If you own a small business, chances are that you’re paying business expenses on a regular basis. By paying with a point-earning credit card, you could be earning frequent flyer points for these payments!

One new member, a small business owner, requests advice on maximising their credit card point-earning potential.

I’m a small business owner, convenience store, and I have several suppliers I can pay by credit card. I’ve started investigating them and so far they all incur a 1% fee on an invoice. My question is, is there a card I should be looking at which the positives of the points earning will outweigh the negatives?

Paying suppliers by card can be a great way to accumulate points on purchases you’re making anyway. Most businesses accept payments by MasterCard and Visa. Some also accept Amex. Up to one point per dollar can be earned on MasterCard or Visa cards, and up to 1.5 points can be generally be earned for every dollar spent on Amex. As a business owner making regular payments, there is a lot of earning potential there!

Some suppliers do charge a credit card surcharge. In some cases this surcharge may be tax deductible, but it pays to look carefully at both the surcharge and the number of points you’ll be earning. It may not always be economical to pay the surcharge just to earn frequent flyer points.

Points can even be earned for paying tax. Although many credit cards no longer award full points on payments to the Australian Tax Office (ATO), there are still a handful of cards that do. The ATO accepts payments by Visa, MasterCard and Amex although it does charge a small surcharge for card payments.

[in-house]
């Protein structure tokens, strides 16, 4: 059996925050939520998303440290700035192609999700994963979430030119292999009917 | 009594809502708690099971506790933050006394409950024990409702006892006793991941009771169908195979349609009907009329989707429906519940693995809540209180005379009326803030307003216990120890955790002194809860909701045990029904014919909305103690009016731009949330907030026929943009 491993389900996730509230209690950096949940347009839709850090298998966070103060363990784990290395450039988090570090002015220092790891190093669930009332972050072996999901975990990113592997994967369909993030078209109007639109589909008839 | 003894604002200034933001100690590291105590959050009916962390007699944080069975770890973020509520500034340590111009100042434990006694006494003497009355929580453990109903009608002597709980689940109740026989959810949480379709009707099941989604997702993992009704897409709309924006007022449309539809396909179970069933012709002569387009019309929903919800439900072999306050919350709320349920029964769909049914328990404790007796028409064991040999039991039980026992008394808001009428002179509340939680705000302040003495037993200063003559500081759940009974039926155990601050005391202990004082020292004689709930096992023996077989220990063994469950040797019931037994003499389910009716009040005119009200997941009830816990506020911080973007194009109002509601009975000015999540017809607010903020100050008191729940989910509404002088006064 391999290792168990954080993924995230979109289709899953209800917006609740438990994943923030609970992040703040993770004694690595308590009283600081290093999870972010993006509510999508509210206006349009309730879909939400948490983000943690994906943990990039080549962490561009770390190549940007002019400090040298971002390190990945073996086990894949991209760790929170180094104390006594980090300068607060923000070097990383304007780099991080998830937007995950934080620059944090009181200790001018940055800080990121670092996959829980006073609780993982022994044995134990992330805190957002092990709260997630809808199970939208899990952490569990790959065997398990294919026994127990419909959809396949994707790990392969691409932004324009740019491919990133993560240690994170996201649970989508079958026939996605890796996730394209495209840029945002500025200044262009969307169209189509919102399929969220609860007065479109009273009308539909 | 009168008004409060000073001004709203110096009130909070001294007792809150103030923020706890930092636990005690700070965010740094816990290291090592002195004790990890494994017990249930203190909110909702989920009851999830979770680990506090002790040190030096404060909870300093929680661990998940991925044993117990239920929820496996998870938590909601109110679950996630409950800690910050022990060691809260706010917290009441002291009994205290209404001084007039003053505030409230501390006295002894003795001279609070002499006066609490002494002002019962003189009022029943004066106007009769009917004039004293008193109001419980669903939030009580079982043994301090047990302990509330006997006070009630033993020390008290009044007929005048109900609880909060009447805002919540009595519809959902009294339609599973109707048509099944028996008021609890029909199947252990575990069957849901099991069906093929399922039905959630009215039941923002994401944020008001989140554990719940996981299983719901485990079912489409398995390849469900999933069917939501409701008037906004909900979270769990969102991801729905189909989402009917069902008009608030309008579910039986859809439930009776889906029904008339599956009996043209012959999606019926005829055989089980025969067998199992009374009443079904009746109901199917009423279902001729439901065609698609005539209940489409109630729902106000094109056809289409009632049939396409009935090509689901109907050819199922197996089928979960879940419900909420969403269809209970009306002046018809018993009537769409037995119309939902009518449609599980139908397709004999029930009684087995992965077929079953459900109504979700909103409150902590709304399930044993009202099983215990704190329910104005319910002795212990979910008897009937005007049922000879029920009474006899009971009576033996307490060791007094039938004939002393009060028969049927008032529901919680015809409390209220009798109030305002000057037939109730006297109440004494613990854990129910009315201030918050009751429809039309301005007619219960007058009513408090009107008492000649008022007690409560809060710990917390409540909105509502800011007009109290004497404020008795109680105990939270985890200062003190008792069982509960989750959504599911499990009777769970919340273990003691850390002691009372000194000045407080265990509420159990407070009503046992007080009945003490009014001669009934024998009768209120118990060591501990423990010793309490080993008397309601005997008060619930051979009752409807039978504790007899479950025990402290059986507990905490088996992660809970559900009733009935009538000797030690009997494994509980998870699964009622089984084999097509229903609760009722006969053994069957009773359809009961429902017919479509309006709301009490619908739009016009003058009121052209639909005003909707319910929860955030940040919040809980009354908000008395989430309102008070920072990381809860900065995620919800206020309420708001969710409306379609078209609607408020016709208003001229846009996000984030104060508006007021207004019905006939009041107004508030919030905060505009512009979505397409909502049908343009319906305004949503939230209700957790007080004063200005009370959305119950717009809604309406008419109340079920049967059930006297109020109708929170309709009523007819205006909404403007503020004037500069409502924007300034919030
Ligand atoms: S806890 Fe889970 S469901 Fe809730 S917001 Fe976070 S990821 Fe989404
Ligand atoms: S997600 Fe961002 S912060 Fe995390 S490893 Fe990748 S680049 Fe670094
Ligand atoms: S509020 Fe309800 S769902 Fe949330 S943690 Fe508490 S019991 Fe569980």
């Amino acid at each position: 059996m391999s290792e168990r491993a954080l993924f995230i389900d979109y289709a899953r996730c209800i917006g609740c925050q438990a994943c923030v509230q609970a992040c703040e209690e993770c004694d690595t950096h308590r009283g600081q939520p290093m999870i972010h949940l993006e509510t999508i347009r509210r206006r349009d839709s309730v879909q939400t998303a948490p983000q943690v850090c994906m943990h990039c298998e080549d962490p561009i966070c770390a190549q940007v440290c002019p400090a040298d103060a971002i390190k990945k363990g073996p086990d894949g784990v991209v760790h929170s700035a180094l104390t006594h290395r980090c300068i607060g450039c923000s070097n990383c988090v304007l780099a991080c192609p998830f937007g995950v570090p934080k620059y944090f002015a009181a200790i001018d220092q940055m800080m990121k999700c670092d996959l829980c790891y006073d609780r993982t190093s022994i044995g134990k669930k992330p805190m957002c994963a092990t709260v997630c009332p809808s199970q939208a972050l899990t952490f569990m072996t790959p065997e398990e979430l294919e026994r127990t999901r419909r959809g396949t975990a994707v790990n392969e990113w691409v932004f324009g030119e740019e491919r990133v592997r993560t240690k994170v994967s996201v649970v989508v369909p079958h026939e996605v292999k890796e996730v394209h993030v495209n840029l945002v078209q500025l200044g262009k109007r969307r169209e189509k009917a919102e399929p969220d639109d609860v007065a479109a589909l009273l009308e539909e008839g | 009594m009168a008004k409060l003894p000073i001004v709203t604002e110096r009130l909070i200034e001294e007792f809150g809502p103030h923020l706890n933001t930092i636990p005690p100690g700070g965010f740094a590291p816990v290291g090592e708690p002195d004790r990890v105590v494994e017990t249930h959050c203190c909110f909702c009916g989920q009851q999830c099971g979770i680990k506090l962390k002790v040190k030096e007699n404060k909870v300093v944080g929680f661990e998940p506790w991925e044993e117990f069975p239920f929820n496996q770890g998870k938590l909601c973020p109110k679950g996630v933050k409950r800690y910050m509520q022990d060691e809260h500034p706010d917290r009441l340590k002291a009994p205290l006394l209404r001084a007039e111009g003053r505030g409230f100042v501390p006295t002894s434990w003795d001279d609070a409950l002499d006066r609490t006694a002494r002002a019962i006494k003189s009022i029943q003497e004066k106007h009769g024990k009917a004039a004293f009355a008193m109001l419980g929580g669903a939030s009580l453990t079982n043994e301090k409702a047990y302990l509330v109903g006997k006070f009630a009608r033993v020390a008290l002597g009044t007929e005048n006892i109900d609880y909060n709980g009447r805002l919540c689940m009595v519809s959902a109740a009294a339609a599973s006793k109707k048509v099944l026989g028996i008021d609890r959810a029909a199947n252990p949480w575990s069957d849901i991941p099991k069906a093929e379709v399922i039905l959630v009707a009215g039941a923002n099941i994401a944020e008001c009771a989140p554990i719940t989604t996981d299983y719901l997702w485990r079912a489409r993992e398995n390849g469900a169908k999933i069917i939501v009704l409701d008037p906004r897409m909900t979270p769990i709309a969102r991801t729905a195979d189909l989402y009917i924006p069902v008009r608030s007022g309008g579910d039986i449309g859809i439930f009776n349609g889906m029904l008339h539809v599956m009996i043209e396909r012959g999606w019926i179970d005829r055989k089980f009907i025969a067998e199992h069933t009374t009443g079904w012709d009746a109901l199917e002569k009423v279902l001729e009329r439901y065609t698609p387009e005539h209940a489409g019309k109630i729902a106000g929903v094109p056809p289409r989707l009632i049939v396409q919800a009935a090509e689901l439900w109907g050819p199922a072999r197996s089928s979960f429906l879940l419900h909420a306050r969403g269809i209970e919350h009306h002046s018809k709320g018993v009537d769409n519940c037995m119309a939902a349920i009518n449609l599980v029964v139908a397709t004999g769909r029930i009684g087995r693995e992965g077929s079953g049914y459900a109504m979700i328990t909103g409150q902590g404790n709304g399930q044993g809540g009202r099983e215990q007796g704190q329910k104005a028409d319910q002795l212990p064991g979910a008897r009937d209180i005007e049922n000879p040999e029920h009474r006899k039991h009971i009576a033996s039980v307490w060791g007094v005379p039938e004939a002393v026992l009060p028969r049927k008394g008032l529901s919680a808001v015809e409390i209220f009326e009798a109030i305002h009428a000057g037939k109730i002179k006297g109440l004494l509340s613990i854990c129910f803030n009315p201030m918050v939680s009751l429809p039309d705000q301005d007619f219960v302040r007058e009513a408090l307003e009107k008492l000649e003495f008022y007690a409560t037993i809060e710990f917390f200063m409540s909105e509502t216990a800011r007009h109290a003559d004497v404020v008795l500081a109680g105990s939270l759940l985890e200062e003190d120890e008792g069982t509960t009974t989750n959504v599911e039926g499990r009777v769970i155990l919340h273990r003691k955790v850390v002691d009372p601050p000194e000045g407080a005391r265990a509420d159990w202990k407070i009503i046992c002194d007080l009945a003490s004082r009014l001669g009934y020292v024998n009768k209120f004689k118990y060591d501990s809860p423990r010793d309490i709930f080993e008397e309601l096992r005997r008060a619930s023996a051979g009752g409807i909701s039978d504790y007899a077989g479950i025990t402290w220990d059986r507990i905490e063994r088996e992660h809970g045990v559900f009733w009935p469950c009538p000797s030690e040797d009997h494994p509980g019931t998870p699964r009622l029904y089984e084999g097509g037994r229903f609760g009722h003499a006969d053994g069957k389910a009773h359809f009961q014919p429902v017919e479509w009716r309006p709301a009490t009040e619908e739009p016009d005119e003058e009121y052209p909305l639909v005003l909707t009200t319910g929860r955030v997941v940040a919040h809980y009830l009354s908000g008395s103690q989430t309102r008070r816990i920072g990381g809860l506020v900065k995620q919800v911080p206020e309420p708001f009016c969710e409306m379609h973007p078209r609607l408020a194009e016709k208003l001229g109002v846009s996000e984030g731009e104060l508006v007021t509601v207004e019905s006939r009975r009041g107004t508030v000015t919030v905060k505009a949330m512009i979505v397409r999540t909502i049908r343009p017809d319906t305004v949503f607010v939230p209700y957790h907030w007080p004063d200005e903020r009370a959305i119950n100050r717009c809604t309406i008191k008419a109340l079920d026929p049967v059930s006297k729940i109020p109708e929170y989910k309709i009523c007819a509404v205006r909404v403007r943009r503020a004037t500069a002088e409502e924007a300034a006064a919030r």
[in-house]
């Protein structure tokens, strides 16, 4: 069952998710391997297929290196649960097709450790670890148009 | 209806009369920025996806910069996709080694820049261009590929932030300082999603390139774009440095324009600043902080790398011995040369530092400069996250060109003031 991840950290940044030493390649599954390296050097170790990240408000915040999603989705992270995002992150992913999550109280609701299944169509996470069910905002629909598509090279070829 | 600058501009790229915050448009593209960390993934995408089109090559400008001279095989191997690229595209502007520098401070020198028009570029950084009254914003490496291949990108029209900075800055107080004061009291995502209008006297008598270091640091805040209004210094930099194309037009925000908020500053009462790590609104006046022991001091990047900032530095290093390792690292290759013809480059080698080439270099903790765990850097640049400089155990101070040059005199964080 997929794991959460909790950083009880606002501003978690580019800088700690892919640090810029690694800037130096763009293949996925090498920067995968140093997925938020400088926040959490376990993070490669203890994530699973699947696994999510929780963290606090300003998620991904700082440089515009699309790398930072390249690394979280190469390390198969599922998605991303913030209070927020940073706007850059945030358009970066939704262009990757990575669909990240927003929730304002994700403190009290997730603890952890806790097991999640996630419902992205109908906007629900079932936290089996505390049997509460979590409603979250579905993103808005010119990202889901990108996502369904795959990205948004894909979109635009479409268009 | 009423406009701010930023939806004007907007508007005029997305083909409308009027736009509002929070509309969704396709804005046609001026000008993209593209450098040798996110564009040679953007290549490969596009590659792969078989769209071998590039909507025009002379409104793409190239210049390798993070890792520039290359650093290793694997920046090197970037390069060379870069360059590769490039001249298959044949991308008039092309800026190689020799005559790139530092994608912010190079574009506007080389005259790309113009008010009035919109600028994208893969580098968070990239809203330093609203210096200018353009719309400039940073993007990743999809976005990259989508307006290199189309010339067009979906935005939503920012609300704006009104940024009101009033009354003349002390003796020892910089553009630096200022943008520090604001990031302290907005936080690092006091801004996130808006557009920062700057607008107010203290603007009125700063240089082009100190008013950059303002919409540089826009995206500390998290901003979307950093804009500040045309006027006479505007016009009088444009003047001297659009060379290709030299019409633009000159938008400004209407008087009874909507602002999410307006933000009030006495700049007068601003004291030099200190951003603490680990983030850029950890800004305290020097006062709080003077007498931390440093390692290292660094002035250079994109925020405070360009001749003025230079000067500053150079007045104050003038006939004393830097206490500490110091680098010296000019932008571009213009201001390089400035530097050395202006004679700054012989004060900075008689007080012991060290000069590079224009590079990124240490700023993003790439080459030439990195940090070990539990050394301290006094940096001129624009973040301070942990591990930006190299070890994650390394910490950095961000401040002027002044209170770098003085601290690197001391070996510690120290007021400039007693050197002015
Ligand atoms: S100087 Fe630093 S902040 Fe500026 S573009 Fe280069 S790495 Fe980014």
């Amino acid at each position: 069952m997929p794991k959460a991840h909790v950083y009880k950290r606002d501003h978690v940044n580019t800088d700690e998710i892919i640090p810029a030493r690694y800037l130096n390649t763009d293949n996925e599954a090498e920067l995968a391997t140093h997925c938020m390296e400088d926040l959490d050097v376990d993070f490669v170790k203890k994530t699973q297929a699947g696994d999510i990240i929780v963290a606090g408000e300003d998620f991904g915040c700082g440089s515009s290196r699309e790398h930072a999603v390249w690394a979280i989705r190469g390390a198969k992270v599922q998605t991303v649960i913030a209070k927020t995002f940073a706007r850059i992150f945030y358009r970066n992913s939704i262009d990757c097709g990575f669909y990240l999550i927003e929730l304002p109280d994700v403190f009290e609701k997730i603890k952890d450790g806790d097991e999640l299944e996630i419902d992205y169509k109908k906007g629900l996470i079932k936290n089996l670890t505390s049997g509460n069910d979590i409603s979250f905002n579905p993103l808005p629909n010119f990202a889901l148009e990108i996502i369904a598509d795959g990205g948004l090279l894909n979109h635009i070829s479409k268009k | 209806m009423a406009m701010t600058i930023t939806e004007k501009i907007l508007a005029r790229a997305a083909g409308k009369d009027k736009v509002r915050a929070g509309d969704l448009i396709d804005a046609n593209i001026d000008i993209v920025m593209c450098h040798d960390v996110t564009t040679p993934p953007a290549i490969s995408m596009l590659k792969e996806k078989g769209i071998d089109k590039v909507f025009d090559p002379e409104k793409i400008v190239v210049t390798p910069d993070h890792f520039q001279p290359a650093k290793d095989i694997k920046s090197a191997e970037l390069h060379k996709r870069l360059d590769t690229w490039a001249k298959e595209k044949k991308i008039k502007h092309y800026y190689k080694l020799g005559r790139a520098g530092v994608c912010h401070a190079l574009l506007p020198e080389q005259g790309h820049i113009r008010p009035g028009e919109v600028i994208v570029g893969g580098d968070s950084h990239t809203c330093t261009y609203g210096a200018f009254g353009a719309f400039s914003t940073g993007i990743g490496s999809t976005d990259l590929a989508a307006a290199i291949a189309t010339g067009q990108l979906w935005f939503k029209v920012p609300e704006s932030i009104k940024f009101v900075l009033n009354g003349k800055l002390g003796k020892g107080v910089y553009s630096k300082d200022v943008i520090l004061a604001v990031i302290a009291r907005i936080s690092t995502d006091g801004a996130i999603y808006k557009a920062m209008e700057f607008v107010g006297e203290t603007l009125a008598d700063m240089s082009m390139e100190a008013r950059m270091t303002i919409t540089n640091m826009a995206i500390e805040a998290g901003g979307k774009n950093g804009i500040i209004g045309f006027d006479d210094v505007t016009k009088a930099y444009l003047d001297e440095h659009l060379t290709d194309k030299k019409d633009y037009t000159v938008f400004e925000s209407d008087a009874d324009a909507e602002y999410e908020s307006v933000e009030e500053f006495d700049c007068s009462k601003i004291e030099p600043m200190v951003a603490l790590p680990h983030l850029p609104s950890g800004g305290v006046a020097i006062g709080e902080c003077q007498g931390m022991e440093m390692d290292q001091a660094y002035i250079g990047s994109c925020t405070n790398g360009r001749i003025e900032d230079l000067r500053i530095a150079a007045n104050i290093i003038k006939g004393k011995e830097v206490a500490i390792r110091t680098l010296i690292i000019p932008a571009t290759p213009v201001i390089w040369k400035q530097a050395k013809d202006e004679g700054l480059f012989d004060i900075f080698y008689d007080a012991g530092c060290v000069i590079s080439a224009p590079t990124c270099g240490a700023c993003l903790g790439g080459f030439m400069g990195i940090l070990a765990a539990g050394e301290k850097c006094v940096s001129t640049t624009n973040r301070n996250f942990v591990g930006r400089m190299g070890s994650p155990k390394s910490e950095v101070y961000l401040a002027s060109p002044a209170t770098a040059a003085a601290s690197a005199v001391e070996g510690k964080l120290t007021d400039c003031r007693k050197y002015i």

There is also the potential to pay your taxes by credit card (though the number of cards that let you do this are decreasing fast)

Many AFF members have been able to fly in Business class exclusively on frequent flyer points, by paying for business expenses using credit cards. One small business owner was able to redeem a million Qantas points for flights last year alone.

Like you, I am a small business owner with a foot in a couple of camps. For frequent flyer points I now mostly use Citi Signature that does not direct sweep (you can get a QF one too). I can then transfer these points to VA or SQ. I also use ANZ Black with direct sweep to QF. You will be surprised how quickly points accumulate. Put it this way, one year, +1 and I spent about one million points on QF domestic business class flights.

It may require a little effort, but it seems the points chase is well and truly worthwhile!

Share your experience HERE.


Related Articles

Recommended by the Australian Frequent Flyer

Book with Virgin Australia - Fly with Virgin Australia We've Increased Our Flying to 30 Destinations Across Australia. Book With Us Today. Change Your Flight, Fee-Free and As Often As You Like for Travel up to 30 Apr 22*. Contactless Check-in. Special Safety Protocols. New Cleaning Practices. Online Check-in. www.virginaustralia.com
Buy Wine Online | Vinomofo Australia Vinomofo is the best wine deals site on the planet. Good wines, real people and epic deals, without all the bowties and bs. www.vinomofo.com

AFF Supporters can Login Now to remove all advertisements

Matt Graham
The editor of Australian Frequent Flyer, Matt's passion for travel has taken him to over 60 countries… with the help of frequent flyer points, of course!
Matt's favourite destinations (so far) are Germany, Brazil, New Zealand & Kazakhstan. His interests include economics, aviation & foreign languages, and he has a soft spot for good food and red wine.

You can contact Matt at [email protected]